Publication: The Times

Full Citation

  • Title Final Preparation For New German Republic
  • Author From Our Own Correspondent OWN, OUR OWN, OUR
  • Publication Title The Times
  • Collection The Times Digital Archive, 1785-2008
  • Date Tuesday,  Sept. 6, 1949
  • Issue Number 51479
  • Page Number 4
  • Place of Publication London, England
  • Language English
  • Document Type Article
  • Publication Section News
  • Source Library Times Newspapers Limited
  • Copyright Statement © Times Newspapers Limited.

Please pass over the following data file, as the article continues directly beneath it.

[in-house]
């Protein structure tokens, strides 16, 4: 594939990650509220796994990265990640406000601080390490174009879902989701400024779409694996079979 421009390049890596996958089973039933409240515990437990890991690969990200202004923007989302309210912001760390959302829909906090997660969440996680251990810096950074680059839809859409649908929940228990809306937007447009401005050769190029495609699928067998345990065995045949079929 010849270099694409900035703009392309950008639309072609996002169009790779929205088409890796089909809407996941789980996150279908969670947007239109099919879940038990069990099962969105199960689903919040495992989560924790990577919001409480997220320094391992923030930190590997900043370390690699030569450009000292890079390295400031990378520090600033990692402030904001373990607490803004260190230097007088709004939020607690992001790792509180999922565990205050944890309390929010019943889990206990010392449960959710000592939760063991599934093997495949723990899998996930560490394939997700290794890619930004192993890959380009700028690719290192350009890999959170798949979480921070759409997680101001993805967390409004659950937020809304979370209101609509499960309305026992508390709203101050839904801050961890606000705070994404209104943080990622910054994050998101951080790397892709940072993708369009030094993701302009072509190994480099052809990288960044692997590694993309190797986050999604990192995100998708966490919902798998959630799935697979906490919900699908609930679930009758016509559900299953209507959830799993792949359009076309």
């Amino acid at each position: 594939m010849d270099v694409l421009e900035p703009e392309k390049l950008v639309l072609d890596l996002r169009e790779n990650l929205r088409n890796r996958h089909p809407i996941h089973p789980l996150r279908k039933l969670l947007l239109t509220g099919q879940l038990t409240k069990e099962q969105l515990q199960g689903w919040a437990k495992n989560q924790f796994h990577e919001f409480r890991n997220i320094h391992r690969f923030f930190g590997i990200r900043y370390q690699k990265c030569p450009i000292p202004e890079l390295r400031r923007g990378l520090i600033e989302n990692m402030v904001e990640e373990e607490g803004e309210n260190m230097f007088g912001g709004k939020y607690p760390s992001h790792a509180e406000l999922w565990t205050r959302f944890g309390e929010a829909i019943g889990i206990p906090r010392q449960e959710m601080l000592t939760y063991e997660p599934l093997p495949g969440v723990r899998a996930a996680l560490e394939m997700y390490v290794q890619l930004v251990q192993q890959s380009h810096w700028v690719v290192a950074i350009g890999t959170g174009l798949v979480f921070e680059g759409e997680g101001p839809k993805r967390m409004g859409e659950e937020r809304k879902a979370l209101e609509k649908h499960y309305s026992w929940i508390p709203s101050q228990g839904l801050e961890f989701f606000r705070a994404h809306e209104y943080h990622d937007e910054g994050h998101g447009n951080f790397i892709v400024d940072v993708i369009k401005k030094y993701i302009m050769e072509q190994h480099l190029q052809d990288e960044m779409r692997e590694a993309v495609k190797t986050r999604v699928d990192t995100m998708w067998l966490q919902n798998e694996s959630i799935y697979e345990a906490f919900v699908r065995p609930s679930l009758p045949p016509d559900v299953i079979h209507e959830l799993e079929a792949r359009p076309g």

FINAL PREPARATION FOR NEW GERMAN REPUBLIC DR. ADENAUER'S DESIRE TO DISPEL MISTRUST ABROAD The policy and the composition of the new Government of western Germany have been discussed by Dr. Adenauer in an interview with our Correspondent in Bonn, where preparations are being completed for the inauguration of the Federal Republic of Germany to-morrow. Dr. Adenauer said that the vote had decisively favoured a free economy. At home the emphasis would be on social and economic reconstruction; abroad, the Government would devote itself to dispelling mistrust of Germany. COMPOSITION OF I GOVERNMENT FIRST OBJECTS From Our Own Correspondent BONN, SEPT. 5 The stage is almost set for the inauguration of the Federal Republic of Germany on Wednesday. Work is continuing by day and night to transform the famous old pedagogic academy into the new Houses of Parliament, and although the scene today was still one of the utmost confusion there is every expectation that the buildings Will be ready for, and worthy of, what is rightly regarded as an historic occasion. The political preparations have kept step with the physical, and have been even a little ahead of them. Dr. Konrad Adenauer, with much of the consistency of the Nietzschean dictum, " a yea, a nay, a straight line, a goal," has gone forward on his own clear course. It will not be till after September 12, with the election of the first president of the Republic, that a party leader will be called on to form a Government; but, failing some unforeseeable realignment of forces, there is little doubt on whom the choice will fall. Dr. Adenauer, who has accepted with a high sense of responsibility the role for which he has been cast, discussed plans and prospects with your Correspondent to-day. DECISIVE VERDICT The verdict of the elections was decisive, he said. The result showed that 13,900,000 votes were cast for the free economy which had been practised in western Germany for two years and only 8,500,000 votes for the planned economy favoured by the Social Democrats and Communists. The Government, therefore, would be a " small coalition " formed out of the Christian Democratic Union, Christian Social Union, Free Democratic Party, German Party, and members of the Bavarian Party. This would give the Government a voting strength of 226 in a House of 402 members. It is a narrow majority, and the Government will have in the Social Democrats a critical but, it is hoped, also a constructive Opposition. Dr. Adenauer said that his negotiations with the party leaders had not included a meeting with Dr. Schumacher. After the verdict of the electors such a meeting would have been purposeless. It would have been something even worse. Having returned a majority for a free economy, the electors would have regarded a * grand coalition " with the Social Democrats as " a great swindle of the parliamentary system." Dr. Adenauer added that however difficult conditions in western Germany might be, his Government could not assume the character of a war Cabinet in which parties sank their individual differences in the interests of defence and unity. The keynote of the Government would be social and economic reconstruction. It will be its duty to show to the outside world," Dr. Adenauer said, " that the Social Democrats are not the only party of social progress." One of the first obiects would be to re-establish the millions who have been driven from their homes in eastern Germany and elsewhere and are finding it hard to begin a new life. " These are the poorest of our people," said Dr. Adenauer, and he added that any Government of which he was the head would make the provision of homes for them an urgent concern. Discussing the composition of the Government. Dr. Adenauer said that it had been suggested that if Dr. Erhard was appointed Minister for Economic Affairs a balance might be secured by appointing a Social Democrat as his Secretary of- State. Dr. Adenauer likened such a position to having two horses] each pulling its own way at different ends of a cart. No progressive work would be possible, and he preferred to have a straight policy. FOREIGN AFFAIRS Nor was it proposed to have a separate Ministry of Foreign Affairs. German relations with foreign Powers were reserved to the High Commission, but there were certain fieldsMarshall aid. for example-in which the interests of the Republic were recognized, and he therefore proposed to have a Secretary of State within the Federal Chancery to deal with them. There had never been any question of appointing von Prittwitz und Gaffron, who was removed from the Embassy in Washington when Hitler assumed power in 1933. Von Prittwitz, Dr. Adenaucr said, had had talks with Herr Nadolny. He himself, although his neighbour at Rhondorf, had not seen Herr Nadolny, and would not do so. The Government would devote itself seriously to dispelling mistrust of Germany abroad. Dr. Adenauer expressed his regret at recent criticisms in Great Britain, and denied that he was more friendly to the French than to the British. Recalling that Mr. Churchill had said that the future of Europe depended on a close understanding between France and Germany, he said that he was working for such an understanding. That, however, implied no unfriendliness towards Great Britain. Much interest centres in the choice of the President of the Republic. Professor Heuss, who combines to an unusual degree erudition, experience, and tolerance, and who is a Free Democrat. is strongly favoured at the moment. In Dr. Adenauer's view, it would be fitting, if there is a Catholic Chancellor, to have an Evangelical President-the one a Rbinelander the other a south German. The Social Democrats mayjhave other views. ELECTION OF SPEAKERS The arrangements for Wednesday's ceremonies include a meeting of the Bundesrat in the morming and of the Bundestag in the afternoon. Each House will elect its Speaker. Herr Paul Lobe, who was the last Speaker of the Weimar Reichstag before his eviction by Goring, will preside at the first sitting of the Bundestag, and it is thought that his chances of being elected Speaker are good. Herr Lobe was one of the most povular Speakers of the former Reichstag, and his record of public service .is impressive. That he is one of the eight deputies from Berlin who at the moment are not allowed to have votes in the federal Parliament is not held as a disqualification. The feeling is growing that Berlin's association with western Germrany should be strengthened in cvery way, and this might well be shown by the election of Herr Lobe as Speaker of the Bundestag. ' General Sir Brian Robertson, Mr. John McCloy, and M. Frangois-Poncet, the three High Commissioners-designate, will attend the opening sittings of the two Houses, with theirJ principal advisers. The great hotel on the Petersberg-one of the seven bills of the renowvned Siebengebirge, commanding the loveliest panorama of the Rhine valley-is being rapidly prepared as the seat of the commission. It has hitherto been in Belgian military occupation. Tlhe. opening ceremonies in the Bundestag and the Bundesrat will open and close with the playingof classical music. In the Bundestag -the mu5c has becn chosen from that of Ludwig van Beethoven, proudly acclaimed to-day as tthe gr.itest son of Bonn,. The solemnity of PARIS, SEPT. 5 A speech, the tenor of which reflects very significantly the French Gove*nment's policy of seeking an understanding with Germany,was made yesterday at Lure, by M. Devinat, Secretary of State in the Prime Minister's office and, therefore, the right hand man of M. Queuille. The aim at Strasbourg," M. Devinat said, is not only to make a reality of the term Europe '; it is even more to put an end to the tragic dispute between France and Gerntany. The question is once more being asked whether France and Germany can work together within a united Europe." M. Devinat's reply was that while France has thc right to claim material guarantees and to make sure that in Germany there has been a change of heart, she should also prove able to weigh up her chances. France has considerable advantages now. M. Devinat recalled the military and economic weakness of the presentday Germany, and her state of dependence on outside help. He concluded that France has the means to take the necessary precautions. Athe day will also be marked by services to be conducted simultaneously on Wednesday morning by the ArchbishoP of Cologne (Cardinal Frings) and by the Bishop of Berlin and Brandenburg (Dr. Dibelius), who is also head of the council of the Evangelical Church of Germany. Even at this late hour there is some speculation whether Parliament may not after all reverse the decision of the parliamentary council to make Bonn the provisional federal capital, and select Frankfurt instead. The Social Democrats, or at least a strong section of them, fayour such a course. Some Americans are also said to be pressing for it. It is generally recognized, however, that a change now would be a mistake. The authorities of this war-damaged university city, helped by generous grants from the Government of North Rhine-Westphatia, have carried through the huge scheme of reconstruction magnificently. A transfer to Frankfurt would give the new German democracy a false start instead of the flying start which it desperately needs if it is to withstand successfully the rising tide of nationalistic sentiment, with all its importunities and perils. BERLIN AS " TWELFTH LAND" ALLIED SUPPORT LACKING FROM OUR OWN CORRESPONDENT BERLIN, SEPT. 5 M. Fran,ois-Poncet, the French High Commissioner-designate in Germany, whc was Ambassador here before the war, is paying his first visit to Berlin since his new appointment. In an interview which appears in the French-licensed Kurier to-night he speaks on German affairs with the caution which has always characterized French policy in Germany. After the frightful experiences of the French atid the rest of the world with the Nazi regime, no sensible persona says M. Franpois-Poncet, will expect the allies to give the Germans a blank cheque right away; hence the security measures that still remain. But -t is in the interest of all, not least of the Germans themselves, that Germany should gain time to find its better self again. M. Frangois-Poncet, like British and American spokesmen here recently, gives no encouragement to the German agitation for the inclusion of Berlin in the western federal Republic as the so-called twelfth Land, still preferring to hope that the attempt of the allies, continued since the Paris conference, to, find a modus vivendi may succeed. This is a door which the Germans seem minded to keep on pushing against in spite of official announcements from the allied side that it is remaining closed meanwhile. In spite of much German optimism expressed in speeches last week by Professor Reuter, the senior burgomaster, no early change in allied policy is expected by British officials here. Addressing the City Assembly this afternoon, M. Francois-Poncet said that the formation of a twelfth Land would merely recognize the splitting of Berlin as a permanency, and Would make more difficult a better solution. The allies had complete sympathy for the problems and difficulties of the city. They were willing to stand by Berliners economically and financially, but this allied help was not and could not be inexhaustible. The best principle was: " Help yourself and the west will help you." Herr Franz Neumann. the Social Democratic leader, has used the visit of M. Francois-Poncet to renew the agitation for the reopening of the Borsig works in the French sector. RELATIONS WITH FRANCE FROM OUR OWN CORRESPONDENT